I’ve not posted here for a long while. Since finishing the section of the PCT trail in the autumn of 2017 our adventures have continued with London and new working lives.
We use our time carefully to do useful and meaningful things but have really missed our time hiking. So, we’re heading back to Scotland to walk a section of the western highlands towards Cape Wrath.
Above is a picture of all my gear, including the tent, stove and fuel, weighing around 11kg. We’ll share carrying the food for the 8 days and 120 miles. Below is my finished pack and our daily food bags. We can’t wait to board the night sleeper and to be heading north!
Please visit my new art blog at:
The title is self explanatory.
The bikes are now in their boxes ready for the flights home. Our kit has performed fantastically well and below we list the star performers and things we might have done differently if we were to repeat this kind of cycling journey again.
- Mercian and Condor bicycle frames and forks
- Ortlieb bags
- Schawble tyres
- MSR tent
- Trangia stove
- Swrve shorts
- Thermarest matts
To do differently:
- Simpler bikes – hub gears, disc brakes, Kevlar drive belts and integrated bike stands
- Shimano group sets for the ease of replacement
- Smaller lock
- Less spares and tools
- Cycle jerseys with rear pockets (we departed with none)
- Brightly coloured clothing to be more easily seen
- Arm warmers to keep wet rain jackets off the skin
- 3 season rated sleeping bags not 2
- Thermal liners and not ‘cool’ liners for our sleeping bags
- Thermal socks
- Thermal gloves
Is finite so I will use it carefully.
Communicates much about everything including the places through which I travel.
Reveal what I value and call home – London.
Drives the most creative of my thoughts.
Can kill all of the above – I think now before I use them.
The five headings have become a new kind of mantra for a future way of living.
We have about 40km to ride to Chitose, south of Sapporo, from where we shortly fly out of Japan and finish our year of riding. Bicycles are simply the best way to travel and have allowed us to see so much more of Australia, Vietnam, Cambodia, New Zealand and Japan than any other modes of transport.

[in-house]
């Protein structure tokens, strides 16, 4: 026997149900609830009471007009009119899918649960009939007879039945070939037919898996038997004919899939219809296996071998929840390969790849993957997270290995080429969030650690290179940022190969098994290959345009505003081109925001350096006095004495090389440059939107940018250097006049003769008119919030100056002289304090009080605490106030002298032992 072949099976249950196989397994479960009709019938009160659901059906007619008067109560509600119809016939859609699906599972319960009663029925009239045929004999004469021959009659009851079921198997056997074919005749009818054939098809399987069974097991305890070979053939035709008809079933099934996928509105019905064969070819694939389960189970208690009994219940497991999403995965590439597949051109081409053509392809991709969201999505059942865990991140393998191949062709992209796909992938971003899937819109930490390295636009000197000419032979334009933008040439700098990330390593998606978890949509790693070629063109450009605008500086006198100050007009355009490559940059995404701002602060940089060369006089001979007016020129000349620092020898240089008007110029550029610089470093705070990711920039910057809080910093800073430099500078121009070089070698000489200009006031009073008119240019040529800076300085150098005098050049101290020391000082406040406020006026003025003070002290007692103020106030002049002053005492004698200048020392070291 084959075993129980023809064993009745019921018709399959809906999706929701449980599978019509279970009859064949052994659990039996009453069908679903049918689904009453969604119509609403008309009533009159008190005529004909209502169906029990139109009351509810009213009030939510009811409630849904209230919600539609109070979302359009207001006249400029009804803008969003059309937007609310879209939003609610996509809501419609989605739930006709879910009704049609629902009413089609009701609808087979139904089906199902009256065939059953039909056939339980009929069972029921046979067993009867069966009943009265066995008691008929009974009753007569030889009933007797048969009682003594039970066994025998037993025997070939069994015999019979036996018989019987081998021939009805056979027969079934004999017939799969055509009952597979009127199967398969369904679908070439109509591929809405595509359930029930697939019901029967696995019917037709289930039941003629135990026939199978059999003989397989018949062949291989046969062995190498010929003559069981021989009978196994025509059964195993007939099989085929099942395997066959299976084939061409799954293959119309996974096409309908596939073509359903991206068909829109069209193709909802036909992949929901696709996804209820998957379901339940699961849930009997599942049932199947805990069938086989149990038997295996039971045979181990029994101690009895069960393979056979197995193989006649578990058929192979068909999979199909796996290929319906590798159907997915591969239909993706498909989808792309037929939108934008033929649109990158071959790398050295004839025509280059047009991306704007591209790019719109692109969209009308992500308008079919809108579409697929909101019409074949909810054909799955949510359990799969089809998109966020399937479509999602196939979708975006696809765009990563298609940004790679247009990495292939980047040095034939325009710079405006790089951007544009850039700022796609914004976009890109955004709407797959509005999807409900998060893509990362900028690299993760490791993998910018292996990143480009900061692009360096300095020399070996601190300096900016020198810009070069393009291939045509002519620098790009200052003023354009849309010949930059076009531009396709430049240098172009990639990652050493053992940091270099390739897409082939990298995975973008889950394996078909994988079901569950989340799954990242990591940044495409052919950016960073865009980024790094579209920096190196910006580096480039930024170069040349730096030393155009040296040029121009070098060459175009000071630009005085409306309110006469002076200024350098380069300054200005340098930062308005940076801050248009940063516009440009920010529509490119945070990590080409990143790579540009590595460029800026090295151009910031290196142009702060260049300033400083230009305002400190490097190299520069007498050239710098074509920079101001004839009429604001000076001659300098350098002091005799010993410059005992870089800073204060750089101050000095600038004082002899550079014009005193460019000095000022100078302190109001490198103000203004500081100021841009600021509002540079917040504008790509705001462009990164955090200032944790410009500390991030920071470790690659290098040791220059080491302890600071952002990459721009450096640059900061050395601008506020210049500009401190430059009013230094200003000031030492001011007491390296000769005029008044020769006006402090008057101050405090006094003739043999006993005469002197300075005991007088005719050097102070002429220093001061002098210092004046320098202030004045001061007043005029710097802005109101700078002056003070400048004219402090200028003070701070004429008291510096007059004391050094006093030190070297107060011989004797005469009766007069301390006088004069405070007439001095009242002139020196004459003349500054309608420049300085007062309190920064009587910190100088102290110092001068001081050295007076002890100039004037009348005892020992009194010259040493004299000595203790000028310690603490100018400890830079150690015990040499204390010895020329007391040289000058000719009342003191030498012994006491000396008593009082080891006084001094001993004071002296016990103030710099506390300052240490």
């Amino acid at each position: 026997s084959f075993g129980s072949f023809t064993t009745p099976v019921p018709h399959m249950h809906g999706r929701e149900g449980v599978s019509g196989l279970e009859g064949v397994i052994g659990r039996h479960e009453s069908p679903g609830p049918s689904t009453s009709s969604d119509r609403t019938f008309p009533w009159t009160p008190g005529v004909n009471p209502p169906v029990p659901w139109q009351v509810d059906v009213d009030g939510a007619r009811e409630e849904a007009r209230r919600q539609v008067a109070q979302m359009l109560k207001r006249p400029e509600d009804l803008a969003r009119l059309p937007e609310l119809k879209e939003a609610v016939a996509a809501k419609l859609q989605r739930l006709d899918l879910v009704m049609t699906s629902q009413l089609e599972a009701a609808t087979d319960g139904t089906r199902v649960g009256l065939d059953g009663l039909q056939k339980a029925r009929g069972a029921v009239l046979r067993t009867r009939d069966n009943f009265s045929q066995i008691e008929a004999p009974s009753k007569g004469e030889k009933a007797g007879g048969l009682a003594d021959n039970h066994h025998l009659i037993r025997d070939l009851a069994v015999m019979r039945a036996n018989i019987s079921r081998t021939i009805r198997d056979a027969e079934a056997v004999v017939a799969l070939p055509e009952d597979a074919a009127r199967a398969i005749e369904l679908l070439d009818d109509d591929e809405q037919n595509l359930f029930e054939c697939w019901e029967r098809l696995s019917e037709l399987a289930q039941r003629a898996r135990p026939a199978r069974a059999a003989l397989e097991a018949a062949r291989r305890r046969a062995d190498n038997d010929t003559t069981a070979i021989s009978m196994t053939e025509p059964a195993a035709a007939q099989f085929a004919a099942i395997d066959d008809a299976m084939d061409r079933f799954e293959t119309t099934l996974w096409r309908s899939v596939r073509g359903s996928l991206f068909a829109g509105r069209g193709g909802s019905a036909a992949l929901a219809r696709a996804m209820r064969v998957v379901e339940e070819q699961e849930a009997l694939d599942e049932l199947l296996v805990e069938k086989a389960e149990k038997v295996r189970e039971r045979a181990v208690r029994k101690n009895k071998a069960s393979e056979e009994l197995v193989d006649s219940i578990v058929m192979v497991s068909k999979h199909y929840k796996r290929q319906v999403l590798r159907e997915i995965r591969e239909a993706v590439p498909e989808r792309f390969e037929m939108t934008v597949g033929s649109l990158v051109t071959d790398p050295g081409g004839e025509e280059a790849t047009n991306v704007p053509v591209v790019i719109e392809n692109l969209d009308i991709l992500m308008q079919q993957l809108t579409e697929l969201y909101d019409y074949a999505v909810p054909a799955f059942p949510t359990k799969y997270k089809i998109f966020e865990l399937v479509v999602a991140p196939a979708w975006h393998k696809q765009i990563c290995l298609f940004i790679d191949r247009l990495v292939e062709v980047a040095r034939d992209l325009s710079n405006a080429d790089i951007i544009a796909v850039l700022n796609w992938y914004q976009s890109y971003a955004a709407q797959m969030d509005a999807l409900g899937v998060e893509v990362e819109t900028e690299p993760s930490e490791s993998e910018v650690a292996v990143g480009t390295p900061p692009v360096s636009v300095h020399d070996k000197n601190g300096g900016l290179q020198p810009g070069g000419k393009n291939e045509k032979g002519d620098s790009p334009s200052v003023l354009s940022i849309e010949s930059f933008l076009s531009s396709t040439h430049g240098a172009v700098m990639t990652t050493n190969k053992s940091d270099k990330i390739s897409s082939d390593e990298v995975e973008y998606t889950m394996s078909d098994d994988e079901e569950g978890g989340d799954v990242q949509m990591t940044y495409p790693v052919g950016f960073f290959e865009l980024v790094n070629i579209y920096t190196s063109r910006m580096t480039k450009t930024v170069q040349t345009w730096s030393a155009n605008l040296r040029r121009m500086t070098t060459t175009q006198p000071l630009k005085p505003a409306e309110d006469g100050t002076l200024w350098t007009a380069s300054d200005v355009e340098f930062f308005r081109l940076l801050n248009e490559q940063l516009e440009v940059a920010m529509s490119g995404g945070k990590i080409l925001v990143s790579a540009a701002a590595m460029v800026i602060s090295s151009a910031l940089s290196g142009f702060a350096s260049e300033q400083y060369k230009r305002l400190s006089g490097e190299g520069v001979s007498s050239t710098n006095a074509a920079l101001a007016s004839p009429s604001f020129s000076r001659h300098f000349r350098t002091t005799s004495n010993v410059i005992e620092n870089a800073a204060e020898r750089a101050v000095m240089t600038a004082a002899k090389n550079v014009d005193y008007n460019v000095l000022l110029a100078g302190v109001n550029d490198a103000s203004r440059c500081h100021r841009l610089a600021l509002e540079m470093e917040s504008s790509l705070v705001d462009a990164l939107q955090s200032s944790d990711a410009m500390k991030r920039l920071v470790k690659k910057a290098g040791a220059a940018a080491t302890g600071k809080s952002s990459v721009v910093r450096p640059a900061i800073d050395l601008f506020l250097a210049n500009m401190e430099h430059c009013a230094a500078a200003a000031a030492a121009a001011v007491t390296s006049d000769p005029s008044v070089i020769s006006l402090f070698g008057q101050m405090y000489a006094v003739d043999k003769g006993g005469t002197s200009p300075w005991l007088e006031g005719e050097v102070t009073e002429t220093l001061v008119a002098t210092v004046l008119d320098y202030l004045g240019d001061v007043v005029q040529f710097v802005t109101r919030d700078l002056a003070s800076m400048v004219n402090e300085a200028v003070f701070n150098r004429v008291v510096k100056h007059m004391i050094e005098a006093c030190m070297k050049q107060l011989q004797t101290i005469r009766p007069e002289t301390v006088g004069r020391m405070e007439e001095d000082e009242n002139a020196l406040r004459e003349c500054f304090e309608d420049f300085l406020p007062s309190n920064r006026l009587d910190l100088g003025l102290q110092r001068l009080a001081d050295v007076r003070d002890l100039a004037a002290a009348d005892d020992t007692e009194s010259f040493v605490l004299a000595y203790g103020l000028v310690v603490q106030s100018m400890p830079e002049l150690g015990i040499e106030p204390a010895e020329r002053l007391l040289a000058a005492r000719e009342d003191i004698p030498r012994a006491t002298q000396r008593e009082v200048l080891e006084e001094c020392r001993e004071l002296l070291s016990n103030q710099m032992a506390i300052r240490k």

Japan stats as follows.
- Distance ridden – 3,564km
- Days riding – 38
- Average daily distance – 94km
- Longest day – 141km from Muryama to Nr. Minamisaniku
- Punctures – as before just one
- Mechanicals – Many, which I recounted previously with fortunately no more to add
- Other cyclists – 34
- Pies – still at 33
The year’s comparative stats are as follows.
- Japan – 3,564km
- New Zealand – 3,546km
- Vietnam and Cambodia – 4,472km
- Australia – 4,016km
- TOTAL = 15,598km
Days spent riding:
- Japan – 38
- New Zealand – 35
- Vietnam and Cambodia – 40.5
- Australia – 37.5
- TOTAL = 151
Average Daily Distance – 103km
Longest Day – Cambodia, Kampong Thom to Siem Reap at 150km
Punctures – 03 with New Zealand winning with none
Other touring cyclists – 173 with New Zealand winning again at 122
Pies – 33 with Australia winning with 23
The ‘Specialised’ top, bought in Perth, has survived remarkably well although much faded and about to disintegrate after 10 months of riding.
The ‘Swrve’ shorts are the second set and have lasted 6 months through both NZ and Japan. They’ve become really grubby and nothing seems to wash the filth out.
Both have been excellent kit and I’m both sad and overjoyed to be saying ‘goodbye’ to them!
The horses are resting with only two more half days of riding. I can’t quite believe it! Sapporo tomorrow.
This is the road we’ve been following for the last three days. Don’t be beguiled by the bright sunshine. It is cold and windy and feels very wild up here. We pedalled around a desolate sandy bay to come across the half eaten carcass of a beached seal.
Heading inland and south. Finally it’s getting warmer!